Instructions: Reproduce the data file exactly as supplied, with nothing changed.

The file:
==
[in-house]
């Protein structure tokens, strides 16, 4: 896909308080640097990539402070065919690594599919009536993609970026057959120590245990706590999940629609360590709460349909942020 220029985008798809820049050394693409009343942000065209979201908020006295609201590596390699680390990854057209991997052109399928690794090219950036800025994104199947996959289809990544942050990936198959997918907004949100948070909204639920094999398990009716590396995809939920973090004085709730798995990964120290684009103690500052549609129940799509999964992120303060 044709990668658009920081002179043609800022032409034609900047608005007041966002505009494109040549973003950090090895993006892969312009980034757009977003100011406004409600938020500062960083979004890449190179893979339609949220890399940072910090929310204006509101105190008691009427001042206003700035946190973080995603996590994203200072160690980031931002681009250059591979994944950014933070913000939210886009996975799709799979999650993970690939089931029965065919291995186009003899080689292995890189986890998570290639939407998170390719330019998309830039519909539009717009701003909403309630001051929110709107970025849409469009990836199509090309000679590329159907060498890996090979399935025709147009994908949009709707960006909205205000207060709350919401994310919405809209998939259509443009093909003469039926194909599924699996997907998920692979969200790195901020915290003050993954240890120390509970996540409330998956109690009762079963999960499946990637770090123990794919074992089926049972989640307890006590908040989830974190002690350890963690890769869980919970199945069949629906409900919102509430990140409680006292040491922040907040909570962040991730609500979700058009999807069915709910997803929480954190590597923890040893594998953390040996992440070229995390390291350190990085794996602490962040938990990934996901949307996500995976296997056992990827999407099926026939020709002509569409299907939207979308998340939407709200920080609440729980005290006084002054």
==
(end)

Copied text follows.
[in-house]
């Protein structure tokens, strides 16, 4: 896909308080640097990539402070065919690594599919009536993609970026057959120590245990706590999940629609360590709460349909942020 220029985008798809820049050394693409009343942000065209979201908020006295609201590596390699680390990854057209991997052109399928690794090219950036800025994104199947996959289809990544942050990936198959997918907004949100948070909204639920094999398990009716590396995809939920973090004085709730798995990964120290684009103690500052549609129940799509999964992120303060 044709990668658009920081002179043609800022032409034609900047608005007041966002505009494109040549973003950090090895993006892969312009980034757009977003100011406004409600938020500062960083979004890449190179893979339609949220890399940072910090929310204006509101105190008691009427001042206003700035946190973080995603996590994203200072160690980031931002681009250059591979994944950014933070913000939210886009996975799709799979999650993970690939089931029965065919291995186009003899080689292995890189986890998570290639939407998170390719330019998309830039519909539009717009701003909403309630001051929110709107970025849409469009990836199509090309000679590329159907060498890996090979399935025709147009994908949009709707960006909205205000207060709350919401994310919405809209998939259509443009093909003469039926194909599924699996997907998920692979969200790195901020915290003050993954240890120390509970996540409330998956109690009762079963999960499946990637770090123990794919074992089926049972989640307890006590908040989830974190002690350890963690890769869980919970199945069949629906409900919102509430990140409680006292040491922040907040909570962040991730609500979700058009999807069915709910997803929480954190590597923890040893594998953390040996992440070229995390390291350190990085794996602490962040938990990934996901949307996500995976296997056992990827999407099926026939020709002509569409299907939207979308998340939407709200920080609440729980005290006084002054």